Let Your Inner Weirdness Shine

Entrepreneurs are a little weird. They’re quirky and unpredictable. Some of it comes from their unconventional approach to make things happen. Some of it comes from their desire to change the world. And some of it comes from their creativity and ingenuity. Right?

Wrong.

We’re *all* a little weird. The difference with entrepreneurs is that they let their weirdness show. They feel comfortable being who they are at work because it’s their company, their products, their money, and their creation. What you see is what you get. There’s no B.S.’ing, politicking, or maneuvering.

When you work for others, you’re expected to conform to the organization’s culture, standards of professionalism, politics, etc. Those who do, make it. Those who don’t, move on.

I call it the “light switch effect.” When I used to work in corporate America, I felt like I had to turn on a switch when I got to work and become someone I really wasn’t. That made me feel very uncomfortable. And when I left work, I could turn off that figurative switch and go back to being me.

When I went out on my own, I realized the light switch disappeared. I could be myself everyday, all day. Fortunately, as I transitioned into academia, the light switch didn’t reappear, at least not everyday. Universities are wonderful at accepting weirdness but, I must add, they’re more comfortable with faculty weirdness than staff weirdness. But, I digress.

For those of you who aren’t entrepreneurs, find work that takes advantage of your weirdness. Find an employer where you fit in, where you’re comfortable being you, and where other people seem weird. Find a place where your quirks, goofiness, and idiosyncrasies can actually add unique ingredients to the recipe.

For those of you who are entrepreneurs, take advantage of your weirdness. Put your personal stamp on the company, its culture, the way you do things, your mission statement, and how you interact with people. Talk about how weird you, your organization, and your people are. Let that personality come through on your website and in your marketing materials.

No, not all people will respond to it in a positive, constructive way. But you’ll attract people and do business with those who appreciate that weirdness, making for a wonderful workplace for them and you.

Oh, yeah, one more thing. Don’t ever, I mean ever, add that light switch at work.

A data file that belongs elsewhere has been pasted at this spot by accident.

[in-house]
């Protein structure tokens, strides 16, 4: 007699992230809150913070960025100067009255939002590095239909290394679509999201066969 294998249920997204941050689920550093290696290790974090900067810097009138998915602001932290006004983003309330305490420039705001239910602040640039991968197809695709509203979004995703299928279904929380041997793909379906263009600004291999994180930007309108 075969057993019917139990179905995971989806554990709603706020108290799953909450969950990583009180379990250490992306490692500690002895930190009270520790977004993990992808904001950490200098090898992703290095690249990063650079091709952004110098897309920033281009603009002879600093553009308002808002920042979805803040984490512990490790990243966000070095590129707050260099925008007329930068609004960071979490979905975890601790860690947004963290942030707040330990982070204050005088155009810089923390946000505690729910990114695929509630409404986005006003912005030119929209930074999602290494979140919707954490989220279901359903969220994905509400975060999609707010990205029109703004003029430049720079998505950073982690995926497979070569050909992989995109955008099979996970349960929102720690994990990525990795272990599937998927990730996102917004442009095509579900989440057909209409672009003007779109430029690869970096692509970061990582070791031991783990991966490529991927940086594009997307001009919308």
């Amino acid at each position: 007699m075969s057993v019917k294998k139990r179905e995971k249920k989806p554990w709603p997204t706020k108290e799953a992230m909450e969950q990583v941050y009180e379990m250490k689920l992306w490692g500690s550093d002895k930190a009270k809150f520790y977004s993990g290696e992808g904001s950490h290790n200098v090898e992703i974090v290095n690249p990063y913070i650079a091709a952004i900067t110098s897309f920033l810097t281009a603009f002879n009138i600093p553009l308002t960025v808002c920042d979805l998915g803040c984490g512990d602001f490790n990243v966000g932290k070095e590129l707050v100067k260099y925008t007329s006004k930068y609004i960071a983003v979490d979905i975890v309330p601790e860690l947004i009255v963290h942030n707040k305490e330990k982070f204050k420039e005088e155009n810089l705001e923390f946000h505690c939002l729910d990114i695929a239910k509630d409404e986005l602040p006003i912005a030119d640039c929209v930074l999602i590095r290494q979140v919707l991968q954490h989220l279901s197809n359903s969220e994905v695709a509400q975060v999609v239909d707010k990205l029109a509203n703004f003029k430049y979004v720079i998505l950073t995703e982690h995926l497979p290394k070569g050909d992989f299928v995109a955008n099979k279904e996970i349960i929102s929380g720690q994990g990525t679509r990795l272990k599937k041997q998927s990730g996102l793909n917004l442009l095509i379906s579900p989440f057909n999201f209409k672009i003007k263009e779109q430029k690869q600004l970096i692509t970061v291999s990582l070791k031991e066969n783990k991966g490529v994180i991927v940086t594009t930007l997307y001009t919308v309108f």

7 comments

  1. Adam Morden

    Great post Raman. never really fitting in at a regular job was one of the big reasons I started my own business – and one of the main benefits of being my own boss – I can be myself. I’ve really found that my clients are way happier if I act like me rather than start acting in a way that I think they want me too.

    Cheers, Adam

  2. Amanda

    Great post Raman. I can identify with the “light switch effect.” What a feeling to be yourself and have confidence that will add value.

  3. Jackey Cheng

    Hey Raman, today I had to choose between researchers to do my summer undergraduate research. For one, I got the impression that I was suppose to mold into her lab group (cancer biologist), and the other, he was interested in my own weirdness and what I had to offer (infectious disease researcher). I chose to do my project with the infectious disease researcher. It’s interesting to see how small decisions like these can impact your career decisions down the road.

    • Raman Chadha

      Good for you! Such mutual interest will probably help contribute to a better learning experience for you and a better mentoring experience for your researcher.

      There’s a fine line to walk when you have to balance career opportunities with personal principles. Such moments can seem like small decisions at the time but often are turning points in life.

      Stay weird!

  4. elliecm

    I’m on a committee right now where my weirdness is considered a paradigm-changing advantage to some and a frightening prospect to others. It’s a hard balance but every time I think about turning on the light switch at the committee I realize that the whole reason I am there, doing what I am doing, will be lost. It’s sad, do I make my life a little easier or do I give the group my best? Of course I choose the latter because, thankfully, I am incapable of hiding my weirdness.

  5. Rob Mendez

    Raman, this is a great post. It reminds me of being comfortable with being vulnerable. There are two great talks on TED by a psychologist, Brene Brown. She discusses vulnerability and shame. I really believe it applies to all aspects of our lives and can make us that much greater. Cheers!

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